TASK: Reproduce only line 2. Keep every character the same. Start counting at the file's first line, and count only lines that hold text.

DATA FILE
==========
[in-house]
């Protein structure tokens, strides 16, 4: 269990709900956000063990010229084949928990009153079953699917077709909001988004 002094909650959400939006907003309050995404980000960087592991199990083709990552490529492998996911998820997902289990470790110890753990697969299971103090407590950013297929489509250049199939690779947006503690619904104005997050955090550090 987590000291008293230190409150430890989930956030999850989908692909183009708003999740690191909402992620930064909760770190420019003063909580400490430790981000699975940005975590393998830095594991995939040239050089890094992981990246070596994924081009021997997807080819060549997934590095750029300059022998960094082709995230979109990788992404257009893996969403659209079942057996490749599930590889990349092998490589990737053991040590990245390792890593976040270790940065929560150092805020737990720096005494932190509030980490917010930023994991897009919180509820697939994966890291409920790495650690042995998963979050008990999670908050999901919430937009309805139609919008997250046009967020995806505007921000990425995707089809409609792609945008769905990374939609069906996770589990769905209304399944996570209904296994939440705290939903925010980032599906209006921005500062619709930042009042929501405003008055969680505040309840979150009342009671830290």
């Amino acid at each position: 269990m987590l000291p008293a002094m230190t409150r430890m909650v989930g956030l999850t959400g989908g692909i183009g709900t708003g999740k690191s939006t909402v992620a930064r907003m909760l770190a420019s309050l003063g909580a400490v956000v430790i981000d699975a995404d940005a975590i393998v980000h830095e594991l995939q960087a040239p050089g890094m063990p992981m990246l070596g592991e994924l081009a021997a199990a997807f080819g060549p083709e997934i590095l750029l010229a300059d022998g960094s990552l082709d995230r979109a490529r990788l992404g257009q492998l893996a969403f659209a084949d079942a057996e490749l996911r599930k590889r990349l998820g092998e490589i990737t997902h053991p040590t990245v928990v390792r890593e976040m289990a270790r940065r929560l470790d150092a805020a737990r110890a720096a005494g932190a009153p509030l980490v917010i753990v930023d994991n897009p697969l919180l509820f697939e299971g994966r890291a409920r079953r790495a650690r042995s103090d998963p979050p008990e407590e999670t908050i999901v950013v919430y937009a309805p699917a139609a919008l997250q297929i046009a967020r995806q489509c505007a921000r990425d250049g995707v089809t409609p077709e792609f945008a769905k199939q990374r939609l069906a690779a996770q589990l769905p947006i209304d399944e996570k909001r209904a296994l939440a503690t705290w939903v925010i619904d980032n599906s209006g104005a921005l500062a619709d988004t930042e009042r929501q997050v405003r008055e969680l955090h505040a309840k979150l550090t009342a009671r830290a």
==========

């Protein structure tokens, strides 16, 4: 269990709900956000063990010229084949928990009153079953699917077709909001988004 002094909650959400939006907003309050995404980000960087592991199990083709990552490529492998996911998820997902289990470790110890753990697969299971103090407590950013297929489509250049199939690779947006503690619904104005997050955090550090 987590000291008293230190409150430890989930956030999850989908692909183009708003999740690191909402992620930064909760770190420019003063909580400490430790981000699975940005975590393998830095594991995939040239050089890094992981990246070596994924081009021997997807080819060549997934590095750029300059022998960094082709995230979109990788992404257009893996969403659209079942057996490749599930590889990349092998490589990737053991040590990245390792890593976040270790940065929560150092805020737990720096005494932190509030980490917010930023994991897009919180509820697939994966890291409920790495650690042995998963979050008990999670908050999901919430937009309805139609919008997250046009967020995806505007921000990425995707089809409609792609945008769905990374939609069906996770589990769905209304399944996570209904296994939440705290939903925010980032599906209006921005500062619709930042009042929501405003008055969680505040309840979150009342009671830290």